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Updated statement on the sentencing of rogue breast surgeon Ian Paterson

31 May 2017

The following statement updates our statement reported earlier today.

Ian Paterson has today been sentenced to 15 years in prison.

President of the Royal College of Surgeons Clare Marx said:

“No sentence, even as long as 15 years in prison, can ever fully reflect the pain and suffering experienced by the victims of Ian Paterson. No hyperbole can be strong enough to condemn the wretched actions he undertook.

“Ian Paterson was a rogue surgeon, and a liar, who ultimately cheated his patients out of the care they needed. Simply put he is a disgrace to the medical profession. He was potentially more motivated by financial gain than any desire to help the lives of others. It is unbelievable that he continues to show no remorse.

“We commend the bravery of the victims who faced their abuser in court today. We fully agree with them that the next Government needs to launch an inquiry into Ian Paterson’s sordid actions. We must understand why his appalling practice was not challenged sooner by his medical and managerial colleagues. In particular we need to fully examine whether the recommendations and findings of both the Ian Kennedy and the Verita reports have been fully acted upon. We welcome the Secretary of State’s intention to commission a further inquiry.

“The public should not be under any impression that Ian Paterson is somehow symptomatic of a wider problem in our health service, or that there are lots of other Ian Patersons practising medicine. Day in, day out, surgeons in every hospital pull out the stops to treat patients and save lives. That is the true face of medicine in the UK.

“Nevertheless there is no room for complacency and there are actions that can still be taken to minimise future harm to patients. We must continue to promote a culture, both in the NHS and the private sector, where people feel able to raise concerns. It is clear from both the Kennedy and Verita reports that too often Paterson’s colleagues were willing to give him the benefit of the doubt, despite his repeated lies. Patients’ concerns were sometimes brushed aside. There are parallels with the appalling events at Mid-Staffordshire NHS Foundation Trust.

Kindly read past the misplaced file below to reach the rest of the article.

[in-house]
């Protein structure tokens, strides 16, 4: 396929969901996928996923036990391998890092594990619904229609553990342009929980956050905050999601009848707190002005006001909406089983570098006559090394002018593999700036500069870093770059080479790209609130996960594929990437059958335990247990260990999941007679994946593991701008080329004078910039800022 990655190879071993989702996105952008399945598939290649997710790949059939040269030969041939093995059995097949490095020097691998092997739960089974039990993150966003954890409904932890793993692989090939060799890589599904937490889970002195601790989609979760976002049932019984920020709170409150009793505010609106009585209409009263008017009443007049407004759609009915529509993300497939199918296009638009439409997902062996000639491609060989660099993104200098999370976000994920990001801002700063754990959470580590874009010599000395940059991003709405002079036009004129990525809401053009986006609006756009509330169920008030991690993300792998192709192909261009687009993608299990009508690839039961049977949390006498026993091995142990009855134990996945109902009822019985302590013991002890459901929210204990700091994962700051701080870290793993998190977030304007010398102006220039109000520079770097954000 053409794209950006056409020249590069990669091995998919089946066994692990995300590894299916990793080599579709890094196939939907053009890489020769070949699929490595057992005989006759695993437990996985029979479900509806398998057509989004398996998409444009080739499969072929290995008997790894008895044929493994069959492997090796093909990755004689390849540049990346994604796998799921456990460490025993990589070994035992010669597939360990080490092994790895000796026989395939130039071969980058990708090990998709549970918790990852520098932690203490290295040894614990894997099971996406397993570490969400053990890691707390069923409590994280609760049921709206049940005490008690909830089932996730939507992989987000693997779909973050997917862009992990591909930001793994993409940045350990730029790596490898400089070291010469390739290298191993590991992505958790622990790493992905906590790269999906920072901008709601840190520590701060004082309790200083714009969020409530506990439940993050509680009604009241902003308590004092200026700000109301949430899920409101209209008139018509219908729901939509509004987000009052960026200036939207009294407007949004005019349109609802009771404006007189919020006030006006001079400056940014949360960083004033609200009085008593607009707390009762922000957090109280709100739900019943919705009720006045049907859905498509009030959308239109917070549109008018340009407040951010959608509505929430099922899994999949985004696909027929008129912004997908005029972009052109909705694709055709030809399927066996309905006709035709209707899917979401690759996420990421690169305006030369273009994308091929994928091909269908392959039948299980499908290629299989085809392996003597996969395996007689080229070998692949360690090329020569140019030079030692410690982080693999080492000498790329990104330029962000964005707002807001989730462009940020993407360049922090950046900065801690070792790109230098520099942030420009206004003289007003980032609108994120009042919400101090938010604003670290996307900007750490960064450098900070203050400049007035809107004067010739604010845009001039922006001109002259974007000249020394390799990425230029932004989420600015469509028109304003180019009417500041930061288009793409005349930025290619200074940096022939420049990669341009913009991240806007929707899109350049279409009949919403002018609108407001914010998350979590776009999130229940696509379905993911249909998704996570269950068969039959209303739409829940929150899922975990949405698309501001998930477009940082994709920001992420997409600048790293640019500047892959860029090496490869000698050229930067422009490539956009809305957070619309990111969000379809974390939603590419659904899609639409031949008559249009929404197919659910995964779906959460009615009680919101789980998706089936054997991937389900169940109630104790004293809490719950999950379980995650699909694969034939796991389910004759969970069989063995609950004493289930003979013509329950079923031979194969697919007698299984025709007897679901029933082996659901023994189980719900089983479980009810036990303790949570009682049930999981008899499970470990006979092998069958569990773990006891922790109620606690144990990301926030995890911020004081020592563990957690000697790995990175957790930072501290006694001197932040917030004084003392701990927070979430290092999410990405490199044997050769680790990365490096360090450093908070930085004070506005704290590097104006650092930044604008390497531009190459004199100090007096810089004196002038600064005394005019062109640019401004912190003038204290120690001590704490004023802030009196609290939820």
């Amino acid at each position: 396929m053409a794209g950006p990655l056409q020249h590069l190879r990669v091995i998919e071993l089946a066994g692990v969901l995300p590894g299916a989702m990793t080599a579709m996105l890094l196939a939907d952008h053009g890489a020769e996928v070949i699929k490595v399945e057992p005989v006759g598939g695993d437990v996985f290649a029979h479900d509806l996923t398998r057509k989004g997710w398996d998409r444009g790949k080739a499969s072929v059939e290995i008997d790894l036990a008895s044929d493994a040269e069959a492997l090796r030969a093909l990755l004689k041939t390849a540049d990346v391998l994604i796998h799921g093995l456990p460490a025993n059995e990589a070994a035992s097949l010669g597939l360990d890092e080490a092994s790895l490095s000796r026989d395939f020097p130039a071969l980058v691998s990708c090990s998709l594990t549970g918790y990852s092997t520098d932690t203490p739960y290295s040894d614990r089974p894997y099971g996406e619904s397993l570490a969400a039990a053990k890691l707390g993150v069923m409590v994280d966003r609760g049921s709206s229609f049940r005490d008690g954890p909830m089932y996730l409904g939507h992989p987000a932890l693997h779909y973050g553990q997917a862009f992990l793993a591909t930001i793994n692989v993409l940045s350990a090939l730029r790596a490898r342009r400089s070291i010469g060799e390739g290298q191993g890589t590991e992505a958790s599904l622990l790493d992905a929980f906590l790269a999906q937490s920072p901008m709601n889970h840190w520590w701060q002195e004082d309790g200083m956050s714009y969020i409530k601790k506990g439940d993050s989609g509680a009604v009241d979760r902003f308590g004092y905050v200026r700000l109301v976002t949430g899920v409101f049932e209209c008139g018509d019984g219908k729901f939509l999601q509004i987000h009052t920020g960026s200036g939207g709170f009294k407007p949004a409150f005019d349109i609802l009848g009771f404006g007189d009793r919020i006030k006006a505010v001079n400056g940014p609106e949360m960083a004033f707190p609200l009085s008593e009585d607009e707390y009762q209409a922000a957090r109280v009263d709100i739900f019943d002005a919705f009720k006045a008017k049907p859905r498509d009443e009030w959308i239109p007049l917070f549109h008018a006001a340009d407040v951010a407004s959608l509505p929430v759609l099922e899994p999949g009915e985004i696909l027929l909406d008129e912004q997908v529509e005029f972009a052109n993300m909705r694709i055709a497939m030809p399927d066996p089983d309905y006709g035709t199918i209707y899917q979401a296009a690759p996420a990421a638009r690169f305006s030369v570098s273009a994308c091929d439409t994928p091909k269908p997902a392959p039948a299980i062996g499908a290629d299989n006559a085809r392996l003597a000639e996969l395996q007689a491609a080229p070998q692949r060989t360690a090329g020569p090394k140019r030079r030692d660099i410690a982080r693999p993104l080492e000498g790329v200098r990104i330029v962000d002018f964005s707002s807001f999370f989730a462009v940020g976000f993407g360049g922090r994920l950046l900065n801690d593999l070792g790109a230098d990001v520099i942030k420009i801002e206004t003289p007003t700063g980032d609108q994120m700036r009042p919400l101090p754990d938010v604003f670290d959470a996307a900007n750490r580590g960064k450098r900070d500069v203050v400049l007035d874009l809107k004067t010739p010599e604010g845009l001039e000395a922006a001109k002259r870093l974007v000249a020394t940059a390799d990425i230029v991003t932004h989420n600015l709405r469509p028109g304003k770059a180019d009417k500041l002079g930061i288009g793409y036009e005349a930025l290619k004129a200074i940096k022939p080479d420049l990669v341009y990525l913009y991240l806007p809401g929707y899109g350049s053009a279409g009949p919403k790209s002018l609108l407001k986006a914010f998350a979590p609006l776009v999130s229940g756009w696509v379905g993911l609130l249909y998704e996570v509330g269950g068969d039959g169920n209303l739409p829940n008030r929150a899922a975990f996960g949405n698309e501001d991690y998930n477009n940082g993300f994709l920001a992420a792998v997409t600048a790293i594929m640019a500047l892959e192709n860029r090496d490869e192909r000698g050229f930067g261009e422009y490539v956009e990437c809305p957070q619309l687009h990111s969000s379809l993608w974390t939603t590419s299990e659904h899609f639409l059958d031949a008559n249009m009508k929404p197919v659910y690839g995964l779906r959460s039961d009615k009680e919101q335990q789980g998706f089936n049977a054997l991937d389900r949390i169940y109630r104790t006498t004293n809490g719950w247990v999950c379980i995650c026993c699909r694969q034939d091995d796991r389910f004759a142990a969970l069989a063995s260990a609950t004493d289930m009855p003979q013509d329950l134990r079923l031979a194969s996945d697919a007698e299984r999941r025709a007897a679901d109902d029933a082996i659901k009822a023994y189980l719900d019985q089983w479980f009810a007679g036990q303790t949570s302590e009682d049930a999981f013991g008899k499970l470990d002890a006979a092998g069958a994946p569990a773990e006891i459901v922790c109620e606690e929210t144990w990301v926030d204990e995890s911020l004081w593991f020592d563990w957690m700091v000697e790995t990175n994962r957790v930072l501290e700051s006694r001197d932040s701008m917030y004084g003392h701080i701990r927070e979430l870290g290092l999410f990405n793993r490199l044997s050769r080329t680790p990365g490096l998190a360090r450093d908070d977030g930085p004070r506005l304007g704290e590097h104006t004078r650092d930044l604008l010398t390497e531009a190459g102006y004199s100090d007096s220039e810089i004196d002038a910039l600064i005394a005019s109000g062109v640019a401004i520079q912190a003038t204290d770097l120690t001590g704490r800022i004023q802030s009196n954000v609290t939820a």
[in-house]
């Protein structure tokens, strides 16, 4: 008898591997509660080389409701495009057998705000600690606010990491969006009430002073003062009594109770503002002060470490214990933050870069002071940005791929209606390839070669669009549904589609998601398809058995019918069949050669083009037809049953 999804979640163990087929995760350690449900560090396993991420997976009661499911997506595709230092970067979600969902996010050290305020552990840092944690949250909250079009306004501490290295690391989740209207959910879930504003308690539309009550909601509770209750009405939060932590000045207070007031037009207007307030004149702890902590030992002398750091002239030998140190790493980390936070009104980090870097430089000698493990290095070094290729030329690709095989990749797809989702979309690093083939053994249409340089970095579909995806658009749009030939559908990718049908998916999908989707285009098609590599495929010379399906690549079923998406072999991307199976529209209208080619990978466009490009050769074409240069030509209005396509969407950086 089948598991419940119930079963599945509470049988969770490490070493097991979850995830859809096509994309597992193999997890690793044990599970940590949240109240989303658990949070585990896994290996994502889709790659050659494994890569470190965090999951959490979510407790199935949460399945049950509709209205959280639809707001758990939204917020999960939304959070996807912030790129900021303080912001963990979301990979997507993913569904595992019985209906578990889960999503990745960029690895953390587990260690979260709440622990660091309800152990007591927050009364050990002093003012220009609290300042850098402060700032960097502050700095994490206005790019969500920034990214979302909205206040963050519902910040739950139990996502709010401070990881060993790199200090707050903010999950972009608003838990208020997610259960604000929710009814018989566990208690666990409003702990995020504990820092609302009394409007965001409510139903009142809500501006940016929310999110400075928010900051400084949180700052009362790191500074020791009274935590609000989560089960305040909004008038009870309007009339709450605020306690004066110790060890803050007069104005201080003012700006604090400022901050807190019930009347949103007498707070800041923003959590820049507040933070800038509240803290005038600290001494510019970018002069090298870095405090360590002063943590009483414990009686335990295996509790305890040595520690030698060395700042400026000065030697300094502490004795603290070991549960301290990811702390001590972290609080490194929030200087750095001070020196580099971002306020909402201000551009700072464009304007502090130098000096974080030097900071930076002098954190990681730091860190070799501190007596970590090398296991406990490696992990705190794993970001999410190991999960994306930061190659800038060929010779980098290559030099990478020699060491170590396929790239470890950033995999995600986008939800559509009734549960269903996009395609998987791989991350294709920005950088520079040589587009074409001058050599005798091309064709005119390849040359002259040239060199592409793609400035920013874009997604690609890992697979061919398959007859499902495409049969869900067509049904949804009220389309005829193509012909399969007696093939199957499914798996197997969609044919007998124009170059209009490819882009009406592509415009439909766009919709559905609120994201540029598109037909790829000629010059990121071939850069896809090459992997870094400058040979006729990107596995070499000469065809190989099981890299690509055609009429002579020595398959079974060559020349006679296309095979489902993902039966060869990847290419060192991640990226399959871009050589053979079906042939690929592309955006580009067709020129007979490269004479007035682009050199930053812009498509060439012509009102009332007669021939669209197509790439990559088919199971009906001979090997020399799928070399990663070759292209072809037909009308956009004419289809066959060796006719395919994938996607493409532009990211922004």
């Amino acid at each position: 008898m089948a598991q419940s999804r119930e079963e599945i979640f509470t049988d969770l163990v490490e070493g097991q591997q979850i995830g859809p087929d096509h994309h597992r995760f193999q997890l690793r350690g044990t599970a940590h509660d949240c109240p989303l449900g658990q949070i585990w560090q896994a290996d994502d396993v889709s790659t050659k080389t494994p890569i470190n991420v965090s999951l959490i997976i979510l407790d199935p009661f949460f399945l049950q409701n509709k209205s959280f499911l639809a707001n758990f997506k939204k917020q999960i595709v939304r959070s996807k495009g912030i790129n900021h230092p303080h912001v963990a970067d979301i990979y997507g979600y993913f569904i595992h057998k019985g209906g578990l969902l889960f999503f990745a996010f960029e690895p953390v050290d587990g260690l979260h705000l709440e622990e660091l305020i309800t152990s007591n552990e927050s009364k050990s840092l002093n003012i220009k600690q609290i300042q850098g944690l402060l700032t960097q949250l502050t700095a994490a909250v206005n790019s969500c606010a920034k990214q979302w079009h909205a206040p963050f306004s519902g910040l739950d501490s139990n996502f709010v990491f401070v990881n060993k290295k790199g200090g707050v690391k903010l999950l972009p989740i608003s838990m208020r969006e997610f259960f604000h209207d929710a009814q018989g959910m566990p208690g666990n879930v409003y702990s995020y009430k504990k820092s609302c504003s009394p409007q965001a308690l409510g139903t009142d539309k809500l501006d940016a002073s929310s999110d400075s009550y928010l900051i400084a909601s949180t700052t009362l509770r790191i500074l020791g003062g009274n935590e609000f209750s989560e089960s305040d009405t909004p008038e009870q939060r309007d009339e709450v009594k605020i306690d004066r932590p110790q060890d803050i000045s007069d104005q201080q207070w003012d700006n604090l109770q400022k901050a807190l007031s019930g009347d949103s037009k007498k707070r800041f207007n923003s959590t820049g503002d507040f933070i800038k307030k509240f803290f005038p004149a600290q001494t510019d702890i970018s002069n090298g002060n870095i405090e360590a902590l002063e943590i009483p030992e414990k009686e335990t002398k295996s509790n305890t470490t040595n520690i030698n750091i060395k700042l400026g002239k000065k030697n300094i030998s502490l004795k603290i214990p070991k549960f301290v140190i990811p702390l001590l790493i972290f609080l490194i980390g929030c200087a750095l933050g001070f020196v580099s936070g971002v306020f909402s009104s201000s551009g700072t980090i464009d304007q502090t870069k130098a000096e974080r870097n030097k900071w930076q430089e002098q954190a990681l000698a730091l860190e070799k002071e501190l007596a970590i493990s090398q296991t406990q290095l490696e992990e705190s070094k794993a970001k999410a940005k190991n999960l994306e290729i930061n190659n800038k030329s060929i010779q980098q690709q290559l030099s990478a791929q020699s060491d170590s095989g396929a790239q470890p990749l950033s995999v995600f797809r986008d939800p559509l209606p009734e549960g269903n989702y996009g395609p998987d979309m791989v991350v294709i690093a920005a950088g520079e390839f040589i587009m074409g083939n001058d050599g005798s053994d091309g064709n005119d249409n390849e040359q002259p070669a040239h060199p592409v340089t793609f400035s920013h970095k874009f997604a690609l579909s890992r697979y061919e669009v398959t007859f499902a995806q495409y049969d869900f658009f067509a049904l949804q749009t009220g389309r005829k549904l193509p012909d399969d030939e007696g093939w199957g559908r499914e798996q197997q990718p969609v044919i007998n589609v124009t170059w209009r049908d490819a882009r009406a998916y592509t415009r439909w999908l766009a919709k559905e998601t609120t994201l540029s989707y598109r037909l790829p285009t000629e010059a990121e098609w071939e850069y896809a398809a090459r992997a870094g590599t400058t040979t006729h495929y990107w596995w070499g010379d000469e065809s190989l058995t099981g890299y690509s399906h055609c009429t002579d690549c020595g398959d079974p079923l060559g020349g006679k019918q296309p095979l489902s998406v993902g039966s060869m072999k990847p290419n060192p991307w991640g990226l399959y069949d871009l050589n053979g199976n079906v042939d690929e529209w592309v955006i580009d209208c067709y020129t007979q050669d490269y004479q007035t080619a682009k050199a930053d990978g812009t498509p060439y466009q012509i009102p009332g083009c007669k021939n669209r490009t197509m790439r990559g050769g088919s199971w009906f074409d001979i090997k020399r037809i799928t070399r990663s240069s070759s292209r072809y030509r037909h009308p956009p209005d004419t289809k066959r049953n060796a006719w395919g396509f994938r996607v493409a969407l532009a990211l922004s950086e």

“Questions also need to be raised about what more the private sector can do. It should be expected to report similar safety and quality data to the NHS to enable effective monitoring and transparency. We don’t, for example, know enough about the outcomes of cancer patients being treated in the private sector. Cosmetic surgery, which happens almost entirely in the private sector, needs to be much better regulated.”

The Royal College of Surgeons has an important part to play to ensure patient safety, particularly in setting standards for surgical care and the training our surgeons go through. It does not have regulatory powers but has nevertheless committed to a number of actions, some of which have already been implemented:

  • Our President recently discussed the Ian Paterson case and its implications with the chair of the patient support group, Sarah Jane Downing. We have agreed to explore areas where we can work together, for instance in information for patients undergoing surgical procedures.
  • We have asked our Patient and Lay Group to challenge us on how we can better support high standards in surgery and protect patients from harm.
  • We are writing to every single one of our members to remind them of expected practice on team decision-making, raising concerns, and patient consent.
  • Our Invited Review service is prepared to work with the affected hospitals to review any case notes of Ian Paterson’s potential other victims.
  • We are meeting the Association of Independent Healthcare Organisations, in particular to look at how we can support the private sector to improve its transparency and data collection.
  • We will seek an early meeting with the new Health Secretary following the general election to set out how we can work with the next government to raise patient safety standards further.

Notes to editors

The Royal College of Surgeons of England is a professional membership organisation and registered charity, which exists to advance surgical standards and improve patient care.

For more information, please contact the Press Office:

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